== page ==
My worries are that the cultural premise of so much of this [prosperity] debate is that material wealth is the core goal of human society.... [This] is a surrender to the world which Christianity, if it still existed with any cultural force, should do all it can to resist – because it does not, in the end, make people happy or good.
A thousand Amens. A pious belief in material prosperity's transdecendent value is the greatest hoax ever perpetrated on the human soul, and its proponents range from contemporary conservatives to semi-orthodox socialists (there a few of us left) to, most puzzlingly, Christians, who foresee eternally insubstantial bliss but acquire like there's no tomorrow. (The only god I could believe in would be the one who comforts the agnostically dispossessed and pities, if not disdains, the piously acquisitive.)
Moving somewhat away from theology, though, politically it's a wonder that conservatives, who have always purported a righteous superiority over grubbily material socialists, are in reality today's most formidable materialists. They pay all the necessary lip service to what we might call higher values, but their political platform is indistinguishable from the Almighty Dollar. What you need is a tax cut, so you can buy, buy, buy.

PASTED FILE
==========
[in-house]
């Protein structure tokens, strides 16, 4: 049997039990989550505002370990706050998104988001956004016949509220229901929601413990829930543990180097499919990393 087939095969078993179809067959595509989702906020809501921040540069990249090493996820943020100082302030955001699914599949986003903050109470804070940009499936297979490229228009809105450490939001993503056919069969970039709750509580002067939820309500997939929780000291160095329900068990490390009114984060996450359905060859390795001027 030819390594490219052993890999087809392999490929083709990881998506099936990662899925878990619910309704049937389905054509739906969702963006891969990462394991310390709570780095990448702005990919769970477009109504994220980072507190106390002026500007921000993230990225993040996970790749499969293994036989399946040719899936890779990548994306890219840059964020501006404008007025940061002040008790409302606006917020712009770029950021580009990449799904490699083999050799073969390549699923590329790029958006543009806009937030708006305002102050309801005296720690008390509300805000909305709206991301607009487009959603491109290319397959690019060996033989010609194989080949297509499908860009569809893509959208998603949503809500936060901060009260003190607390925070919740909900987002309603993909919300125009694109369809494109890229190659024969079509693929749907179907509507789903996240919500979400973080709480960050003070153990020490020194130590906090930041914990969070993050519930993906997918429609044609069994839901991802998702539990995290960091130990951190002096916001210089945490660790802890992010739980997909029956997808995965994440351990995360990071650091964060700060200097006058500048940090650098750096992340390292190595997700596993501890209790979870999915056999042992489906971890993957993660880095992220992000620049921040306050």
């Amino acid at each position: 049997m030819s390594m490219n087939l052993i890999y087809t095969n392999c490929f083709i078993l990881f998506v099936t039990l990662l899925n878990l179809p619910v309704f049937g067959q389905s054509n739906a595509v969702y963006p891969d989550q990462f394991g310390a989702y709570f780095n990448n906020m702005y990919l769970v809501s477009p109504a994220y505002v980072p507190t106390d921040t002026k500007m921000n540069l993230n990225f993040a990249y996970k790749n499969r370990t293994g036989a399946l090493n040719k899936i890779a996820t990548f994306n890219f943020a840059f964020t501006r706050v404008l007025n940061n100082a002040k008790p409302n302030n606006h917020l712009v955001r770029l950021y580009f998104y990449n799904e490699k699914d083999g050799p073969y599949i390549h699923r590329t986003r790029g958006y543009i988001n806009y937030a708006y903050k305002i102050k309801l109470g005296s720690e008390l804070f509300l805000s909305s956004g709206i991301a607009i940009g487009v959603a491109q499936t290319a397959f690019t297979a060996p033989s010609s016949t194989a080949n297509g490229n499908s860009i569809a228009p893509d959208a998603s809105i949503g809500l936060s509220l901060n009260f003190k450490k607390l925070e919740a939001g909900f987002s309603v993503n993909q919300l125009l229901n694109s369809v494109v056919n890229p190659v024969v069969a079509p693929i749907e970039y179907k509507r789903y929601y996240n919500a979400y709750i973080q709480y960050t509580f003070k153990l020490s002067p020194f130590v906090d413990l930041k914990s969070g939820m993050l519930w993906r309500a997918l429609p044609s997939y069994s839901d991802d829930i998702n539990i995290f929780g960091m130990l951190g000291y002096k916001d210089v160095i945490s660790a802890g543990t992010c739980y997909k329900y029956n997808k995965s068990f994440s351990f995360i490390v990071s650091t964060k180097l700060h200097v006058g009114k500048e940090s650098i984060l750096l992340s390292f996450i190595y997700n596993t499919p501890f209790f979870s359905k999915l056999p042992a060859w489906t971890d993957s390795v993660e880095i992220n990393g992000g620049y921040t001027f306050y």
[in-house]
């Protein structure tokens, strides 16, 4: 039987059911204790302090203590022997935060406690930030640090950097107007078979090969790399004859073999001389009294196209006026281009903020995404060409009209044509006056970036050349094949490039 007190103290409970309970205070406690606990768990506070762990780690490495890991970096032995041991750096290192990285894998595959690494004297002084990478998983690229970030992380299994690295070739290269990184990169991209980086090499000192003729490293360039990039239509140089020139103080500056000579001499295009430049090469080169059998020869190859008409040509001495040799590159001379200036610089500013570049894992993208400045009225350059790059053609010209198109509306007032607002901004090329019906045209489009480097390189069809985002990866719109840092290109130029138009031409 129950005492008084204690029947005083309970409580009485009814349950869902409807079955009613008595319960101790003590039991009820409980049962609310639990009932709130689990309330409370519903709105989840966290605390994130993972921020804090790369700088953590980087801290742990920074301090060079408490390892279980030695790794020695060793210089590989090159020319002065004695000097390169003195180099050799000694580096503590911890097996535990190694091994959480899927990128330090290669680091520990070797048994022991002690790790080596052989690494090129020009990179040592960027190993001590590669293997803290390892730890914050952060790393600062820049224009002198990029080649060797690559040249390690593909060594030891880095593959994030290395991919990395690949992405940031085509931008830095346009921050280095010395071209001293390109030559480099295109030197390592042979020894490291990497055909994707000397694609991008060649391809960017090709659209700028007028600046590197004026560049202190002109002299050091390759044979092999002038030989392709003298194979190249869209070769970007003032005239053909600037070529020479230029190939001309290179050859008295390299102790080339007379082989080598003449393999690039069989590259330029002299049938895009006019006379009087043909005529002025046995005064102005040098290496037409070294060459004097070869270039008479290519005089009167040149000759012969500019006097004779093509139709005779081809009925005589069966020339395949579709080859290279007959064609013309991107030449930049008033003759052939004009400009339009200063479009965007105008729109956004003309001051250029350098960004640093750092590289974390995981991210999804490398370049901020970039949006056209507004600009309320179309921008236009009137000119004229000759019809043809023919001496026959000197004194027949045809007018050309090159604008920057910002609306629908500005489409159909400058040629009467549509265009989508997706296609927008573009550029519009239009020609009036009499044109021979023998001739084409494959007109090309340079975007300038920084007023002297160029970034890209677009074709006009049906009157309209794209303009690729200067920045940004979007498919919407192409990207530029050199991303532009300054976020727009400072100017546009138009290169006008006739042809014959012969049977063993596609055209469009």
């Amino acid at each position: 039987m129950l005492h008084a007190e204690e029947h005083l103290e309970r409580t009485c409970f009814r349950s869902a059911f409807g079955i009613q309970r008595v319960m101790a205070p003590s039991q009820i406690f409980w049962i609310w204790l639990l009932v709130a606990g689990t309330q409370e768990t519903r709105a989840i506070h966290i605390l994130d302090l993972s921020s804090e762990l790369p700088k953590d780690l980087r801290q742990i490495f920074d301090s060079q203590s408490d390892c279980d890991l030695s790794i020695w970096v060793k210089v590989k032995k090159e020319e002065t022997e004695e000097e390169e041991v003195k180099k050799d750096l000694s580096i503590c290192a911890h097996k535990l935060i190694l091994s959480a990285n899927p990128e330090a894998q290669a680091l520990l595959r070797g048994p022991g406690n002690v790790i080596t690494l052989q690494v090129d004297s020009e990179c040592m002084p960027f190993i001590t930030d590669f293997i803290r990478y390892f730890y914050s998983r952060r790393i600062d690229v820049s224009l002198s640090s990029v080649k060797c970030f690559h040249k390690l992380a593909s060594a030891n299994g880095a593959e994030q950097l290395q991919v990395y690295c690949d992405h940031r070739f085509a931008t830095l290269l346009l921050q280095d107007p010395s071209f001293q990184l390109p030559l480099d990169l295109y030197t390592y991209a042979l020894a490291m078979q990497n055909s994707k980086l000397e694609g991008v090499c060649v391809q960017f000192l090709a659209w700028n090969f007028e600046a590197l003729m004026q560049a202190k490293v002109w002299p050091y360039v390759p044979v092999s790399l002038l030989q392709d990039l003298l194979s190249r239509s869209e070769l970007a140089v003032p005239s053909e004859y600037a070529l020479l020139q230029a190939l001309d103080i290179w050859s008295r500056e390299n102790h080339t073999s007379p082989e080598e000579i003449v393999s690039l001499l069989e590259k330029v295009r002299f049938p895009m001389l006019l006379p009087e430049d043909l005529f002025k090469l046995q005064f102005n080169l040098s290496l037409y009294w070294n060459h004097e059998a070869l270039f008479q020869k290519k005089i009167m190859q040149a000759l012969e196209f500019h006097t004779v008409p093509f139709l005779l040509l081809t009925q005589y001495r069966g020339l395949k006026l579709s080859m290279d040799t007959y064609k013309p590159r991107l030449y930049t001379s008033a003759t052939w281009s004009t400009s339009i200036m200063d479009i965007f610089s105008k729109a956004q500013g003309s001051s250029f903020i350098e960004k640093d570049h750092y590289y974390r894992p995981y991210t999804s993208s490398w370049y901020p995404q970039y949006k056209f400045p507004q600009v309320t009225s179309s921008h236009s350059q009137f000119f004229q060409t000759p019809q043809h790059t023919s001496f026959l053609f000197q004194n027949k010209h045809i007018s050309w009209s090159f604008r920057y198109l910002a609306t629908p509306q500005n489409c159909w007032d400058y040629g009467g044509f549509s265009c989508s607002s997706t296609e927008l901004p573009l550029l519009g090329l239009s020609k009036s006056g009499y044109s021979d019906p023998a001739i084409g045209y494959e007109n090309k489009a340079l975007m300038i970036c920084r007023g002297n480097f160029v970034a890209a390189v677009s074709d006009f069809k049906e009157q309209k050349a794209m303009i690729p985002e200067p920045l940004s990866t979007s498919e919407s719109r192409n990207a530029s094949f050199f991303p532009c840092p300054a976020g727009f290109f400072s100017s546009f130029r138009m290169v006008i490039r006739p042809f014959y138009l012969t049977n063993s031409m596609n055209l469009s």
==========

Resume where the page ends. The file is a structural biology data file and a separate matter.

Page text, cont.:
Me? As a socialist I may be a rather peculiar one. I do hold to socialism's redistributionist fundamentals, but only the real fundamentals--i.e., life's material essentials. Life's true joys, though--and this I have attempted to impress on my young daughter with no doubt excessive lecturing force--come in reading, in learning, in discovering, in exploring ideas, all that which is the least materialistic.
My daughter rolls her eyes, of course, for she is, understandably, a captive of our conservative, Christianist, materialist culture. I can only hope that some of what I say sticks--for her future joy, not mine.